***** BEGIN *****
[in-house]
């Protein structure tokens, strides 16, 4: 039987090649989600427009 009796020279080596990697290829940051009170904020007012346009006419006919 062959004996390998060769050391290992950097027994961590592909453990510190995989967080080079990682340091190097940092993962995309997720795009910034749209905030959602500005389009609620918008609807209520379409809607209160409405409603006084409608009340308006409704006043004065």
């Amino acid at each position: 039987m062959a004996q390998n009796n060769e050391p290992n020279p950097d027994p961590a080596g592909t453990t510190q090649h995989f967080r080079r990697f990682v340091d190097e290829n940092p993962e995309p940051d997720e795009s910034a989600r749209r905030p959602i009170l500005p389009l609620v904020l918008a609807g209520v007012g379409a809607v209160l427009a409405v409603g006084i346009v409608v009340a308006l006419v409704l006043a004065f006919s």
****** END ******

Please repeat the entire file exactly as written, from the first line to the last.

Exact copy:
[in-house]
């Protein structure tokens, strides 16, 4: 039987090649989600427009 009796020279080596990697290829940051009170904020007012346009006419006919 062959004996390998060769050391290992950097027994961590592909453990510190995989967080080079990682340091190097940092993962995309997720795009910034749209905030959602500005389009609620918008609807209520379409809607209160409405409603006084409608009340308006409704006043004065």
């Amino acid at each position: 039987m062959a004996q390998n009796n060769e050391p290992n020279p950097d027994p961590a080596g592909t453990t510190q090649h995989f967080r080079r990697f990682v340091d190097e290829n940092p993962e995309p940051d997720e795009s910034a989600r749209r905030p959602i009170l500005p389009l609620v904020l918008a609807g209520v007012g379409a809607v209160l427009a409405v409603g006084i346009v409608v009340a308006l006419v409704l006043a004065f006919s």